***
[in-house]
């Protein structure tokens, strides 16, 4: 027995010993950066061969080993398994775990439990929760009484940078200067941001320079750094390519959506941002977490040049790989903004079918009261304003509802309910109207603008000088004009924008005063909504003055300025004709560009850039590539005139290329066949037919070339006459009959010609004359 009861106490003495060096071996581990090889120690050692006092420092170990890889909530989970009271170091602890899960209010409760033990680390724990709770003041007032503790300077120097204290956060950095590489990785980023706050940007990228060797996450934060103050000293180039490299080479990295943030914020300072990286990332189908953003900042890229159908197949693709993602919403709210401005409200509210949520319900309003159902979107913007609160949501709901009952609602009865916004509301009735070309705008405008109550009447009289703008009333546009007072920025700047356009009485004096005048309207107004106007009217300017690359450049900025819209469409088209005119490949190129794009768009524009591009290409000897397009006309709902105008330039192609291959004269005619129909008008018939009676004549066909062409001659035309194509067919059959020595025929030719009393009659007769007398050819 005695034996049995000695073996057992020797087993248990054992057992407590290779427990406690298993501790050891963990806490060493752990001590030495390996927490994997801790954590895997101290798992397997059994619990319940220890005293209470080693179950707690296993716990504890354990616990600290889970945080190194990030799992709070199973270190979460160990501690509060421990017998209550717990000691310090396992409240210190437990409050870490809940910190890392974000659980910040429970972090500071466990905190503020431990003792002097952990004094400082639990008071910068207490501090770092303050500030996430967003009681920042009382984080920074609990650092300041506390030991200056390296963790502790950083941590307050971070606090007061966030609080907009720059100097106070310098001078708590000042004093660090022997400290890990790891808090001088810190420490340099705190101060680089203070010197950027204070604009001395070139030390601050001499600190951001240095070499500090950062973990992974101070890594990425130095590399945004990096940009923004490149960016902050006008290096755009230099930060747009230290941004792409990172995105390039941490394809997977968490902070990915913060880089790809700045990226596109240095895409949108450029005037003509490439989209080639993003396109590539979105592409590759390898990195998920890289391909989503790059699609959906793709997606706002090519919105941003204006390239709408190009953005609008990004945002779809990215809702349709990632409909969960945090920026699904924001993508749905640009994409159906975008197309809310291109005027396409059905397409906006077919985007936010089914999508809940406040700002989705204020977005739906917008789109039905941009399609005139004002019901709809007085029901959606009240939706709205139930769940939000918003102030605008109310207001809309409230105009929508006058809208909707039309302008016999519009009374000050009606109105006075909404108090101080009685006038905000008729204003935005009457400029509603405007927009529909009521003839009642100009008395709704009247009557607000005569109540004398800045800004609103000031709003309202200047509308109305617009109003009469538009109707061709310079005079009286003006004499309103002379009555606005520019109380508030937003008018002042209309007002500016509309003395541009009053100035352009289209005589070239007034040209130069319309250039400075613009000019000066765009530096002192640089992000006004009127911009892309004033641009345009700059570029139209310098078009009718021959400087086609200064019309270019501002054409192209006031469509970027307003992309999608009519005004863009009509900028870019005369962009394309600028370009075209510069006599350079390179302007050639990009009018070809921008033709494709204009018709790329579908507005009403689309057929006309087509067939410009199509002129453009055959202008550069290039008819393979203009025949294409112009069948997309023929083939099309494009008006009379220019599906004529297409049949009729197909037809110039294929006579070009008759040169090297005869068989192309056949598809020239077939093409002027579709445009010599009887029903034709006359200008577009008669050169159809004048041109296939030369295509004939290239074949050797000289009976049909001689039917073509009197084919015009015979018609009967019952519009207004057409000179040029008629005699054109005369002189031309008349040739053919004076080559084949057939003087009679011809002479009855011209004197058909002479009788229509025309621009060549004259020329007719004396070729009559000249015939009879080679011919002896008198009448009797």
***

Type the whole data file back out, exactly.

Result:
[in-house]
């Protein structure tokens, strides 16, 4: 027995010993950066061969080993398994775990439990929760009484940078200067941001320079750094390519959506941002977490040049790989903004079918009261304003509802309910109207603008000088004009924008005063909504003055300025004709560009850039590539005139290329066949037919070339006459009959010609004359 009861106490003495060096071996581990090889120690050692006092420092170990890889909530989970009271170091602890899960209010409760033990680390724990709770003041007032503790300077120097204290956060950095590489990785980023706050940007990228060797996450934060103050000293180039490299080479990295943030914020300072990286990332189908953003900042890229159908197949693709993602919403709210401005409200509210949520319900309003159902979107913007609160949501709901009952609602009865916004509301009735070309705008405008109550009447009289703008009333546009007072920025700047356009009485004096005048309207107004106007009217300017690359450049900025819209469409088209005119490949190129794009768009524009591009290409000897397009006309709902105008330039192609291959004269005619129909008008018939009676004549066909062409001659035309194509067919059959020595025929030719009393009659007769007398050819 005695034996049995000695073996057992020797087993248990054992057992407590290779427990406690298993501790050891963990806490060493752990001590030495390996927490994997801790954590895997101290798992397997059994619990319940220890005293209470080693179950707690296993716990504890354990616990600290889970945080190194990030799992709070199973270190979460160990501690509060421990017998209550717990000691310090396992409240210190437990409050870490809940910190890392974000659980910040429970972090500071466990905190503020431990003792002097952990004094400082639990008071910068207490501090770092303050500030996430967003009681920042009382984080920074609990650092300041506390030991200056390296963790502790950083941590307050971070606090007061966030609080907009720059100097106070310098001078708590000042004093660090022997400290890990790891808090001088810190420490340099705190101060680089203070010197950027204070604009001395070139030390601050001499600190951001240095070499500090950062973990992974101070890594990425130095590399945004990096940009923004490149960016902050006008290096755009230099930060747009230290941004792409990172995105390039941490394809997977968490902070990915913060880089790809700045990226596109240095895409949108450029005037003509490439989209080639993003396109590539979105592409590759390898990195998920890289391909989503790059699609959906793709997606706002090519919105941003204006390239709408190009953005609008990004945002779809990215809702349709990632409909969960945090920026699904924001993508749905640009994409159906975008197309809310291109005027396409059905397409906006077919985007936010089914999508809940406040700002989705204020977005739906917008789109039905941009399609005139004002019901709809007085029901959606009240939706709205139930769940939000918003102030605008109310207001809309409230105009929508006058809208909707039309302008016999519009009374000050009606109105006075909404108090101080009685006038905000008729204003935005009457400029509603405007927009529909009521003839009642100009008395709704009247009557607000005569109540004398800045800004609103000031709003309202200047509308109305617009109003009469538009109707061709310079005079009286003006004499309103002379009555606005520019109380508030937003008018002042209309007002500016509309003395541009009053100035352009289209005589070239007034040209130069319309250039400075613009000019000066765009530096002192640089992000006004009127911009892309004033641009345009700059570029139209310098078009009718021959400087086609200064019309270019501002054409192209006031469509970027307003992309999608009519005004863009009509900028870019005369962009394309600028370009075209510069006599350079390179302007050639990009009018070809921008033709494709204009018709790329579908507005009403689309057929006309087509067939410009199509002129453009055959202008550069290039008819393979203009025949294409112009069948997309023929083939099309494009008006009379220019599906004529297409049949009729197909037809110039294929006579070009008759040169090297005869068989192309056949598809020239077939093409002027579709445009010599009887029903034709006359200008577009008669050169159809004048041109296939030369295509004939290239074949050797000289009976049909001689039917073509009197084919015009015979018609009967019952519009207004057409000179040029008629005699054109005369002189031309008349040739053919004076080559084949057939003087009679011809002479009855011209004197058909002479009788229509025309621009060549004259020329007719004396070729009559000249015939009879080679011919002896008198009448009797």